Thursday, January 26, 2017

D&C 76

Verses 2, 9 - "Wisdom"

"Wisdom itself is represented in Proverbs 1–9 as a female person. Indeed, here and elsewhere in ancient Hebrew and Jewish literature, Wisdom appears as the wife of God, which can hardly fail to remind us of ancient Asherah. She may even have played a role in the creation: 'The Lord by wisdom hath founded the earth,' says Proverbs 3:19. 'Like the symbol of the asherah, Wisdom is a female figure, providing life and nurturing.' In fact, as Steve A. Wiggins observes of Asherah herself, 'She is Wisdom, the first creature of God.'"

Peterson, Daniel C. "Nephi and His Asherah." Journal of Book of Mormon Studies, 9/2 (2000): 16–25, 80–81.

Verse 7 - "Mysteries"

"In a recent and rather sensational work, Morton Smith demonstrates at length that the word mystery, as used by the first Christians, usually refers to ordinances. He duly notes that Judaism itself was an ancient 'mystery religion' in which the rites of circumcision and passover were 'mysteries,' and that such early and orthodox Christian writers as Clement of Alexandria 'think of Jesus as a ‘hierophant,’ a teacher of mysteries.' As Smith sums it up, 'This was the mystery of the kingdom—the mystery rite by which the kingdom was entered,' i.e., the ordinances of initiation."

Nibley, Hugh. The message of the Joseph Smith papyri: an Egyptian endowment. Salt Lake City, UT: Deseret Book Co., 2005. 515.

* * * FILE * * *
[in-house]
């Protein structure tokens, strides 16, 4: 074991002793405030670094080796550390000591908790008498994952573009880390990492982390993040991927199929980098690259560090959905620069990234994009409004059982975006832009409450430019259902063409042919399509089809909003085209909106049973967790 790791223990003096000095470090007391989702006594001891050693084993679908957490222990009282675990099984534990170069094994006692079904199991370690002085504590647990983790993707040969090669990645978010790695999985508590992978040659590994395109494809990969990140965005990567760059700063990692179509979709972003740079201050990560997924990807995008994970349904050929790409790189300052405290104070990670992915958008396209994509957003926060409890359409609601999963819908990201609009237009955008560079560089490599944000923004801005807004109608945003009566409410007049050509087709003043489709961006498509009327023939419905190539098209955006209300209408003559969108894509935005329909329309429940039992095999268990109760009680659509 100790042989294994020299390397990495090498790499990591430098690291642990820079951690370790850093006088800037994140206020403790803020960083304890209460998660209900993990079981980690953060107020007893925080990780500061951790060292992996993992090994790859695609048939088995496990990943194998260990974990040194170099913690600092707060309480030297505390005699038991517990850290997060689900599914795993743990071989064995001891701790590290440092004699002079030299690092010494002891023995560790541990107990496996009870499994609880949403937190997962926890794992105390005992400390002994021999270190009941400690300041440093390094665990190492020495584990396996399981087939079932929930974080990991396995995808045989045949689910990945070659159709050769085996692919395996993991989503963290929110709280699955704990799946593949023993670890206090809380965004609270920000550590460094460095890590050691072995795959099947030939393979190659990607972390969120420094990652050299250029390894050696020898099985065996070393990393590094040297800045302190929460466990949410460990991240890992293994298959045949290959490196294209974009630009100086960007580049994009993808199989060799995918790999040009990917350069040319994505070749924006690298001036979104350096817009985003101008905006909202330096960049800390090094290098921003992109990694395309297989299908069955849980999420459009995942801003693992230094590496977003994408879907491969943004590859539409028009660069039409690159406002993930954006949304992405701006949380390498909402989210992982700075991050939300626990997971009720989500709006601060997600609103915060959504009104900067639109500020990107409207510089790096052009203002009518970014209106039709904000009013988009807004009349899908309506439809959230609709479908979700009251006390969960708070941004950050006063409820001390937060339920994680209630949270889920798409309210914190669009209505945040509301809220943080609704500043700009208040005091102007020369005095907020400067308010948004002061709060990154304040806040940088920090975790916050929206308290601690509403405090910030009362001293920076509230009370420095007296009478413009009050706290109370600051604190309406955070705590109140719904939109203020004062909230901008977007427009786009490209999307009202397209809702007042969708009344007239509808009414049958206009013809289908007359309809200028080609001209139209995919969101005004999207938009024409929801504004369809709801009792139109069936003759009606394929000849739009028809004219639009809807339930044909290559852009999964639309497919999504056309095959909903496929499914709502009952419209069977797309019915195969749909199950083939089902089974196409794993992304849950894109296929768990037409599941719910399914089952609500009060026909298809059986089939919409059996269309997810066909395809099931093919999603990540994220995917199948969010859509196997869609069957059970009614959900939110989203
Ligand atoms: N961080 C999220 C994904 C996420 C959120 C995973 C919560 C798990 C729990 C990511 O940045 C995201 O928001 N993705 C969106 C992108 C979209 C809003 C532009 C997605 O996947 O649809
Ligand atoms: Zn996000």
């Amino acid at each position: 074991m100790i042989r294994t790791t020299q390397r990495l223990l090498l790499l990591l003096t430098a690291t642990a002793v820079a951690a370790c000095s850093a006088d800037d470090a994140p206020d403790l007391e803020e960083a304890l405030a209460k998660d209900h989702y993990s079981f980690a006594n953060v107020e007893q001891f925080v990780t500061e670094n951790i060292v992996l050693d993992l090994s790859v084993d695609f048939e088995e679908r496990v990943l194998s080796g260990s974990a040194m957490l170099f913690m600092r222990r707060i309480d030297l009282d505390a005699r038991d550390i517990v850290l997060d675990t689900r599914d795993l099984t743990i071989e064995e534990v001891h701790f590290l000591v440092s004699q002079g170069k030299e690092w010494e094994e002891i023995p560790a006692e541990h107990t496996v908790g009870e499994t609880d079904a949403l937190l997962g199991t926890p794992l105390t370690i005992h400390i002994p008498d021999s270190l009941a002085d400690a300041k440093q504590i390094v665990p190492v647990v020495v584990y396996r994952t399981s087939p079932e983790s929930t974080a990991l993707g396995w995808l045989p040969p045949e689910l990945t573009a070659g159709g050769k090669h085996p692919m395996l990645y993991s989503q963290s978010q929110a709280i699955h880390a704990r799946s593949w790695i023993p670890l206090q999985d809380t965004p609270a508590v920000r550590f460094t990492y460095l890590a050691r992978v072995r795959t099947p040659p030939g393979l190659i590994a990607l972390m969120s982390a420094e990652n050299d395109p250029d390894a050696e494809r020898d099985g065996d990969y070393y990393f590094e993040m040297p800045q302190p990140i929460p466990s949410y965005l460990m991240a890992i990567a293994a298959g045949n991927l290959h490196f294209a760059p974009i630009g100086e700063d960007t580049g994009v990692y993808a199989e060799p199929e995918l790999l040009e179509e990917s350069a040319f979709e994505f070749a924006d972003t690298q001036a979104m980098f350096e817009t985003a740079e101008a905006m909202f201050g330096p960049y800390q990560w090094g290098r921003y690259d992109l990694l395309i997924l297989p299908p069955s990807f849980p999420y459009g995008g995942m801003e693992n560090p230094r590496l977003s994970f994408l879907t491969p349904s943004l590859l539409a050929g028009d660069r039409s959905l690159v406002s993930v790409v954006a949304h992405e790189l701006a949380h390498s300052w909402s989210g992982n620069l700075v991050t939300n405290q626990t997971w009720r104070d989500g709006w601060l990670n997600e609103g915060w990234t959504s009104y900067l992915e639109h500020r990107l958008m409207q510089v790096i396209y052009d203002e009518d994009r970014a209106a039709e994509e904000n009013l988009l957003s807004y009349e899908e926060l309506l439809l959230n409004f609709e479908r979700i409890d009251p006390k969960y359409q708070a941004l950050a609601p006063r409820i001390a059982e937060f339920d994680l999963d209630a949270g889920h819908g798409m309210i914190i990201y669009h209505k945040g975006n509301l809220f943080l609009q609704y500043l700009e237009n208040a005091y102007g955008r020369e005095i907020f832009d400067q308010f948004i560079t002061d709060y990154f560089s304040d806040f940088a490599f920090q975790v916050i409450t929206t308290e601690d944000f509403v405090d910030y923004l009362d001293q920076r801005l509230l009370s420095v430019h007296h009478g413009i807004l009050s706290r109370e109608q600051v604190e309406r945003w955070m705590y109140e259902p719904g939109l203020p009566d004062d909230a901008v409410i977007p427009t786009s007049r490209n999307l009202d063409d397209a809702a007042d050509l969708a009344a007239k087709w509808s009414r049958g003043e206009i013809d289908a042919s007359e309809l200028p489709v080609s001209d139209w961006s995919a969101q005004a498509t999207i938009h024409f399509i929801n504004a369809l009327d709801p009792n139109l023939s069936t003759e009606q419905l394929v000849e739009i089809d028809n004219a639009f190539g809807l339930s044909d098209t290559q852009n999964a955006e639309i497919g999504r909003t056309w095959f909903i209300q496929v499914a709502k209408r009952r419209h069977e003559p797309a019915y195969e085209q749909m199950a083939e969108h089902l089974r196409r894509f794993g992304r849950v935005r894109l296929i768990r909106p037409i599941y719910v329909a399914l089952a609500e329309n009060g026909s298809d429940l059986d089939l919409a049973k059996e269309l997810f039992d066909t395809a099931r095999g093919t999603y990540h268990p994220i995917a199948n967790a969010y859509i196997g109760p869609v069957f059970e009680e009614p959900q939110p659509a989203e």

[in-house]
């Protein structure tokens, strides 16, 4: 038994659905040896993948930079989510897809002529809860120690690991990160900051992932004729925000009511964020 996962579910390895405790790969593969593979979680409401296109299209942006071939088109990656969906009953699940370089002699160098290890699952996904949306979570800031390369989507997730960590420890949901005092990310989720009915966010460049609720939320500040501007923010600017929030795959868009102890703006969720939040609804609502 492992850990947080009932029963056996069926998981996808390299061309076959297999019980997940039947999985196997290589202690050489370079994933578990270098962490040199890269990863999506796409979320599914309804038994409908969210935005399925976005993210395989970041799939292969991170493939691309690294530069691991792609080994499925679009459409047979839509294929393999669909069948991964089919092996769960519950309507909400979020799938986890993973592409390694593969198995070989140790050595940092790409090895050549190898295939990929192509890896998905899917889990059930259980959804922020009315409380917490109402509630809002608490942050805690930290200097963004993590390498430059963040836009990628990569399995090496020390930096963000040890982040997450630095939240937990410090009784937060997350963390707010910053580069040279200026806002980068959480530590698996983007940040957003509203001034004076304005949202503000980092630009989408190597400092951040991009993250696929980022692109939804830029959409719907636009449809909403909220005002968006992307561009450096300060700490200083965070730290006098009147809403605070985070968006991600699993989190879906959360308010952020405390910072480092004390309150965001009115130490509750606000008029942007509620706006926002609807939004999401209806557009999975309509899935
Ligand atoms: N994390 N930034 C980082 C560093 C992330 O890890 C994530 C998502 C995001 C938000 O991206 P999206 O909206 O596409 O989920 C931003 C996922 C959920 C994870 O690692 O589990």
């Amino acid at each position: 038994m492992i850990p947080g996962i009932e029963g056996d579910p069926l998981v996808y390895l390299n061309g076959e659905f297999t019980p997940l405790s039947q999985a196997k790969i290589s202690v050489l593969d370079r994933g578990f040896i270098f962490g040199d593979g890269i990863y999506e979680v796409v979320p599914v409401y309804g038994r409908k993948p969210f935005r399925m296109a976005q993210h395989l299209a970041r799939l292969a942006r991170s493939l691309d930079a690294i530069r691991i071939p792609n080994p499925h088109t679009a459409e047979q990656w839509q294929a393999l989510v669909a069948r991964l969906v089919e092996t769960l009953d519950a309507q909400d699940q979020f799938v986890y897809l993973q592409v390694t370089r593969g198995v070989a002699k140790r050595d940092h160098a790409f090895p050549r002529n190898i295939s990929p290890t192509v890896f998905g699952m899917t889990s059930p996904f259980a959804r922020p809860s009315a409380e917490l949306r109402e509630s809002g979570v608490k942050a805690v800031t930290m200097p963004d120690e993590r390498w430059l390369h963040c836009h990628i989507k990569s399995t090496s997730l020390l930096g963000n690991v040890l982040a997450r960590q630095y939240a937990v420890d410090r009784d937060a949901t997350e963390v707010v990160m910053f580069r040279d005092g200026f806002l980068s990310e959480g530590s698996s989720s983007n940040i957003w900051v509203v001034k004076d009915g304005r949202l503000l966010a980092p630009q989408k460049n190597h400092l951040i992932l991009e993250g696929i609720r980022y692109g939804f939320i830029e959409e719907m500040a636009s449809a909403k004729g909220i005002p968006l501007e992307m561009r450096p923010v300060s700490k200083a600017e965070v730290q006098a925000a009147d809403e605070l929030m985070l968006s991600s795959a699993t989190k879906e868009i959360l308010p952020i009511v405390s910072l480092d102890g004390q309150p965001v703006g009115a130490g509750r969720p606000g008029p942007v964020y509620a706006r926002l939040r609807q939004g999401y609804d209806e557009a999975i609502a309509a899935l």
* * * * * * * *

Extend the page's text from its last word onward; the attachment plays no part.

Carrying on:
Verse 10 - "Secret"

In the Hebrew Bible (aka the Old Testament) the word from which "secret" (as in Amos 3:7) is often translated from the word סוד (sôd).

"In its broader sense the Hebrew term sôd (סוד) means a confidential discussion, a secret or plan, a circle of confidants, or council. Nearly all scholars now agree that sôd, when used in relationship to God, refers to the heavenly council/sôd of God, which humans may sometimes visit to learn divine mysteries or obtain a prophetic message to deliver to humankind. The celestial members of this council are variously called the 'host of heaven' (1 Kings 22:19), 'gods' or 'sons of God' (Ps. 82:1, 6), or 'Holy Ones.' Sôd can refer to either the divine council itself or to the deliberative secret results of that council—that is the secret plans of the council—which a prophet is sometimes permitted to learn or to reveal to humankind. Only those who are part of the divine sôd/council know the sôd/secret plan, and only those who are given explicit permission may reveal that sôd to humankind. ...

"Several passages in LDS scripture ... also describe the sôd of Yhwh (e.g., 1 Nephi 1:8–18; Abraham 3:22–23). I would like, however, to move one step further and suggest that we should understand the LDS Endowment as a ritual and dramatic participation in the sôd/divine council of God, through which God reveals to the covenanter his sôd/secret plan of salvation—the hidden meaning and purpose of creation and the cosmos. When we consider the Endowment drama in this way—remembering that in Isaiah the meeting place of the sôd of Yhwh is in the temple (Isa. 6:1)—the Endowment fits broadly in the biblical tradition of ritually observing or participating in “the council/sôd of Yhwh” described in these biblical texts."

Hamblin, William J. "The Sôd of YHWH and the Endowment." Interpreter: A Journal of Mormon Scripture, 4 (2013): 147-154.